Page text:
“The problems we have created in the world today will not be solved by the level of thinking that created them.” – Albert Einstein
Although the field of systems thinking had not yet hatched at the time of this quote, it is clear that Einstein already knew about systems thinking, even if he didn’t call it that. He was able to recognize that if we continually approached problems in the same way, we would continue to get the same outcomes. We humans are creatures of habit, and we often find it difficult to recognize patterns of behavior that are counterproductive. Systems thinking offers tools and processes that enable organizations to see patterns and connections, leading to greater productivity.
What is a system?
According to Merriam Webster’s Collegiate Dictionary, Tenth Edition, a system is “a regularly interacting or interdependent group of items forming a unified whole.” The key words in this definition are “interdependent” and “unified whole.” A pile of rocks is not a system because they do not interact with each other, and you do not really change anything by adding to it or taking away from it. However, if you take that pile of rocks and create a stone wall, you now have a system. Adding or removing a stone can create havoc. This stone wall system is more than just the sum of its parts; these stones work together to create something much greater than a pile of rocks.
Systems can range from very simple (filling a glass of water) to extremely complex (climate change) and are constantly working to maintain a level of stability. They do so by creating feedback loops using inputs and outputs. To understand systems in greater depth, let’s take a look at a simple system: driving a car. Inputs into this system are the desired destination, actions of the driver, and the driving conditions. The output is the car moving in the desired direction. As we drive, however, we are receiving continual feedback. We may see a small child in a yard ahead, playing with a ball, and we instinctively slow down. It begins to rain, and we turn the headlights and wipers on and lower our speed. We see another car on the entrance ramp of the highway as we approach, make a quick check to the side mirror and behind, and then move into the passing lane. All these inputs influence the system, but because we have a clear goal in mind, we generally tend to stay on track.
Organizational systems are more complex than this. There are two distinct sections of an organizational system, the internal system and the external system. The internal system consists of a variety of parts, including the products or services produced, personnel, the materials and tools used to create products or services, the relationships that people have with each other – this list could be endless. The external system is everything outside the organization that influences it: competitors, the economy, the condition of the financial industry, the environment, regulations, the political landscape, and the community, to name a few. Both the internal and external systems are not only interacting within themselves but are also interacting with each other. Observing and understanding these interactions is the crux of systems thinking.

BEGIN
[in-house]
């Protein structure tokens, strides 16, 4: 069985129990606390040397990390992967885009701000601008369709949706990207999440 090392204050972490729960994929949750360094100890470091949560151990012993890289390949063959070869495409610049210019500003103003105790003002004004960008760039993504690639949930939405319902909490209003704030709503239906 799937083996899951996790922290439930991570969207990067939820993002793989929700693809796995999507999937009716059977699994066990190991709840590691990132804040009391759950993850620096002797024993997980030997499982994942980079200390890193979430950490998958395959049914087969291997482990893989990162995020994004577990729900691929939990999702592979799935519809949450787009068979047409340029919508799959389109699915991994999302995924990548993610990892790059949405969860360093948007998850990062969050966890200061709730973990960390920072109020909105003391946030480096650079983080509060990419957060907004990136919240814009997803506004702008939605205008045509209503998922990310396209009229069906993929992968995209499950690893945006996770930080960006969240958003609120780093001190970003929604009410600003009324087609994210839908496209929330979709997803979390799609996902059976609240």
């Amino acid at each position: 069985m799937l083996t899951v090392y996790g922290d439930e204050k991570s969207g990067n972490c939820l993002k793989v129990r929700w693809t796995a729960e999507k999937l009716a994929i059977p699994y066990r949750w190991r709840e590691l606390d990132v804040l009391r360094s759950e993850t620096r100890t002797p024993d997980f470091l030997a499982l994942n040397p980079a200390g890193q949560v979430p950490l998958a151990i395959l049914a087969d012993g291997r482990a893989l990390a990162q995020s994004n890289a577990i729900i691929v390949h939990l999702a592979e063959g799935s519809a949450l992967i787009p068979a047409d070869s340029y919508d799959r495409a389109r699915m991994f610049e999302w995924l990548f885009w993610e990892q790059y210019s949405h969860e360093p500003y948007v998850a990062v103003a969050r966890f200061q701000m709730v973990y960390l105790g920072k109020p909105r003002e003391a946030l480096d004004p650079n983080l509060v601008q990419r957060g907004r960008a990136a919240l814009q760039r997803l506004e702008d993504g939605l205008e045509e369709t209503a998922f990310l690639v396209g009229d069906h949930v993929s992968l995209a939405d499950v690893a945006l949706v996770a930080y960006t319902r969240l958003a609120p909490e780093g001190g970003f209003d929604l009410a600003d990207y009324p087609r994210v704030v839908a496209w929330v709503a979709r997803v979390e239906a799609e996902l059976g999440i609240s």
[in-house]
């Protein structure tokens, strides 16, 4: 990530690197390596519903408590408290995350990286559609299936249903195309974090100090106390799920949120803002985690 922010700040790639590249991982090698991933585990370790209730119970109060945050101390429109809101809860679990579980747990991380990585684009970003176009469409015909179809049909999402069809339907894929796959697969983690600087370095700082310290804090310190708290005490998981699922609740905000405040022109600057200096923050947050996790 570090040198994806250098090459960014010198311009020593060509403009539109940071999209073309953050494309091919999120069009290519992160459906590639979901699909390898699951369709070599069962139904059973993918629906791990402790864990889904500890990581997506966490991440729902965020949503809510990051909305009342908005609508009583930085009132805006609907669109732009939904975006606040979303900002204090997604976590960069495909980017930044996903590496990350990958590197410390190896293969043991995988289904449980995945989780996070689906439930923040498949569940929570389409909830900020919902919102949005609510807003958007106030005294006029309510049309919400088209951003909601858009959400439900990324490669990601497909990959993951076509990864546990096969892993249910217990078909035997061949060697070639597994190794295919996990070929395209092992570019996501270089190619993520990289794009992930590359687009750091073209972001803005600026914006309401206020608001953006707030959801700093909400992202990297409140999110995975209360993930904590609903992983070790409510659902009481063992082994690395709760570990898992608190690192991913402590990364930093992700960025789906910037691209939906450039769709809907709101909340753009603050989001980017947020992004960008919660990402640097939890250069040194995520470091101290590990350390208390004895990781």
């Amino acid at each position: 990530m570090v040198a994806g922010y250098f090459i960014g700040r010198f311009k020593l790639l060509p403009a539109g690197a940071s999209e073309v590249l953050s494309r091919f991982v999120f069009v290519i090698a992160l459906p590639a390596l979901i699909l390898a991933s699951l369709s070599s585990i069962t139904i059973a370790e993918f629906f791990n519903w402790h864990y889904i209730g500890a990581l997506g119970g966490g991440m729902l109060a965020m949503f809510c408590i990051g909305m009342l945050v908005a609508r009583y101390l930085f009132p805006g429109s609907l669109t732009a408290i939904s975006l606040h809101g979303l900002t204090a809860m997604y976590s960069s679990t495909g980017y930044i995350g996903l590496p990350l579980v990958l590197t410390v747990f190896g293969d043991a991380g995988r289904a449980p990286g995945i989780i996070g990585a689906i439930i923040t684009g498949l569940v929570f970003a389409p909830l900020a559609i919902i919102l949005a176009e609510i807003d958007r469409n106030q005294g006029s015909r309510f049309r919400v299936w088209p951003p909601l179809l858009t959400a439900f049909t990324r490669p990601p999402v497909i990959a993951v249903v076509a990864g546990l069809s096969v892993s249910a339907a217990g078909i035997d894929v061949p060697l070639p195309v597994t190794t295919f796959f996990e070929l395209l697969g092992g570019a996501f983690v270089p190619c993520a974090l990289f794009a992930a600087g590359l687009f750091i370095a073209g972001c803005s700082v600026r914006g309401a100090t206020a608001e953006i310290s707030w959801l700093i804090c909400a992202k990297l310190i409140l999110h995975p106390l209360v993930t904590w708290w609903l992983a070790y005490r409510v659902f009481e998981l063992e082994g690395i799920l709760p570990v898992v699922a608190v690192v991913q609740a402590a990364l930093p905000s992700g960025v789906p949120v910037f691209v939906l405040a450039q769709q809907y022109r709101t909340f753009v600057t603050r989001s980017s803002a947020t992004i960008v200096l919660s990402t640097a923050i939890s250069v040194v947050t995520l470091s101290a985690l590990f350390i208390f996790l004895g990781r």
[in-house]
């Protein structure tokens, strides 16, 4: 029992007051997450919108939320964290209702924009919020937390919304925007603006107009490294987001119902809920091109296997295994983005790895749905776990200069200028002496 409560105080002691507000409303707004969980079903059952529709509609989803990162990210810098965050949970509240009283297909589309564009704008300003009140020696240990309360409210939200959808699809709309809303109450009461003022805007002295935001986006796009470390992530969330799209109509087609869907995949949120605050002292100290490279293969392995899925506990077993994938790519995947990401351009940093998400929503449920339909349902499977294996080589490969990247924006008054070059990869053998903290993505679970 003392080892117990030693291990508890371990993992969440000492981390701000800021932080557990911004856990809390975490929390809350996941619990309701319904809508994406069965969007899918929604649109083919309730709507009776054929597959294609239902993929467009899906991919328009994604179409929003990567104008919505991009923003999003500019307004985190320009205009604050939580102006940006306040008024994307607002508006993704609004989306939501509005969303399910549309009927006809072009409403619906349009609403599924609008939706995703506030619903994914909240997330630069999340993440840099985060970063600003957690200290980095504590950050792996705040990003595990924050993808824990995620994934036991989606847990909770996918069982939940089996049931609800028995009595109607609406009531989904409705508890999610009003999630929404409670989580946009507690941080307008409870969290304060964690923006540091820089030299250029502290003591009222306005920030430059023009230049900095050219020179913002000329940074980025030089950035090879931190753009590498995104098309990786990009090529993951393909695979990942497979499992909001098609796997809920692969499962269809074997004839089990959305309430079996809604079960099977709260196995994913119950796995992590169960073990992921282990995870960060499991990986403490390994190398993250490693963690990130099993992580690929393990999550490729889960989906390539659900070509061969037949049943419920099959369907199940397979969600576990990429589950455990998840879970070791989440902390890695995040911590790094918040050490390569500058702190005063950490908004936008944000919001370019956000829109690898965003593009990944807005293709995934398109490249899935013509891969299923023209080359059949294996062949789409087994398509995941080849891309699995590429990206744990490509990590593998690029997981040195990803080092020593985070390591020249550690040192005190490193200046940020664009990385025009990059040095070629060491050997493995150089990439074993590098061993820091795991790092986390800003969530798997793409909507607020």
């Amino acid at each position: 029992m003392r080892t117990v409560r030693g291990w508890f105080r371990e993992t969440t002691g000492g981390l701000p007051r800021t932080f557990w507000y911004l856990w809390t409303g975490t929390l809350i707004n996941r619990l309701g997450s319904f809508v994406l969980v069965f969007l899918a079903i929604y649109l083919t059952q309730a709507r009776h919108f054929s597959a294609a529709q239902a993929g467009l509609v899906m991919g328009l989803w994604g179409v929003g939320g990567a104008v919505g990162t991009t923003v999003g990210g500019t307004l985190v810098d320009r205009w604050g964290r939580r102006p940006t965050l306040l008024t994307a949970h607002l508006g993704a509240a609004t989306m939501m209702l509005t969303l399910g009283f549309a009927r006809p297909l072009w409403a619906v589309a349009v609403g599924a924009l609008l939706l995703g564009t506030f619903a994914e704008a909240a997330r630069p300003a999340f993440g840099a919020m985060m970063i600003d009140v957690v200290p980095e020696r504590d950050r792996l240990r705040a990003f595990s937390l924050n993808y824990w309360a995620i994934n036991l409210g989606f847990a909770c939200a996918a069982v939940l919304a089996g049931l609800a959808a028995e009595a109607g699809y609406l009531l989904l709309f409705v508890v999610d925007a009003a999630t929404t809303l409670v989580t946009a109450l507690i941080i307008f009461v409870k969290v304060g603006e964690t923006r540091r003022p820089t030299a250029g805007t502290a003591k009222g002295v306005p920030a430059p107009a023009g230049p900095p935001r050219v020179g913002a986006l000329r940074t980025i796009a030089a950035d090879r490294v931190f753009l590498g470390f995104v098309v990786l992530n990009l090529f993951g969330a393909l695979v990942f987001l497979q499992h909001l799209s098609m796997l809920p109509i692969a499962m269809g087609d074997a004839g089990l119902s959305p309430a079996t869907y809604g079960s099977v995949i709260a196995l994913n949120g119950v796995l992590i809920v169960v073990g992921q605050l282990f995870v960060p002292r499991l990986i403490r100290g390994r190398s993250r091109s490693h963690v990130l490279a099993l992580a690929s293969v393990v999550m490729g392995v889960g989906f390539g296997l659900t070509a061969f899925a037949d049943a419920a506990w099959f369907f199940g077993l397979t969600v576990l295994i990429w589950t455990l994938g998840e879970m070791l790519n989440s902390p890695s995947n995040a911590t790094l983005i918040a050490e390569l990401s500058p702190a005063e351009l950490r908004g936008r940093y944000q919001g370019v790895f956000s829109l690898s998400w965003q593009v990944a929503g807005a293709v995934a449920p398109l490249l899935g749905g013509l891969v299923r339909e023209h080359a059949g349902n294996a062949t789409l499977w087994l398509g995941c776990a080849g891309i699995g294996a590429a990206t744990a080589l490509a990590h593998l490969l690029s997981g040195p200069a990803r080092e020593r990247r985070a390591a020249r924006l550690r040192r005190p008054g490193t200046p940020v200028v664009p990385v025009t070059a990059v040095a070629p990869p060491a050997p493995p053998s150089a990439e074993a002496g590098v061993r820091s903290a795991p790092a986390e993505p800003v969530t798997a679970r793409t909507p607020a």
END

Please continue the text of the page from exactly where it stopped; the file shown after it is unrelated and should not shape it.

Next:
What is systems thinking?
The discipline of systems thinking evolved from the field of systems dynamics and is both a set of tools and a new way of thinking involving new language. In systems thinking, we look at the whole system rather than trying to break it down into its individual parts; that is, we become expansive in our thinking rather than reductive. By looking at the whole, we are more capable of seeing interrelationships and patterns over time. We also begin to understand that the presenting problem may be symptomatic of deeper issues within the system, and so we start looking for the root causes. In doing so, we move away from assigning blame and focus on the desired outcomes.
Systems thinking is proactive and circular in nature, as opposed to linear thinking, which tends to be reactive. There are three key concepts of systems thinking: reinforcing feedback, balancing feedback, and delays. Reinforcing or amplifying feedback loops are what fuel growth or create decline in systems. They either spiral up or down, although they rarely occur in isolation. There are limits both to growth and decline. A simple example of a reinforcing loop is how an organization’s productivity can influence growth which, in turn, influences financial rewards which comes full circle to influence productivity. This loop can move in either a positive direction or a negative direction but ultimately stops at an outer limit.
Balancing or stabilizing feedback loops are those that attempt to maintain equilibrium. These systems are goal oriented and will do whatever is necessary to reach or maintain that goal. The previous example of driving a car is a balancing loop because the goal is to reach the desired destination. The driver will do what it takes to reach that destination in a safe and efficient manner. In organizations we are bumping up against a balancing loop when our attempts to make change only bring us back to where we started. We are encountering resistance to change because the existing system is attempting to maintain a particular goal. That goal, however, may not be obvious; we may find we need to uncover the mental models that are keeping that system in place before we have any hope of changing it.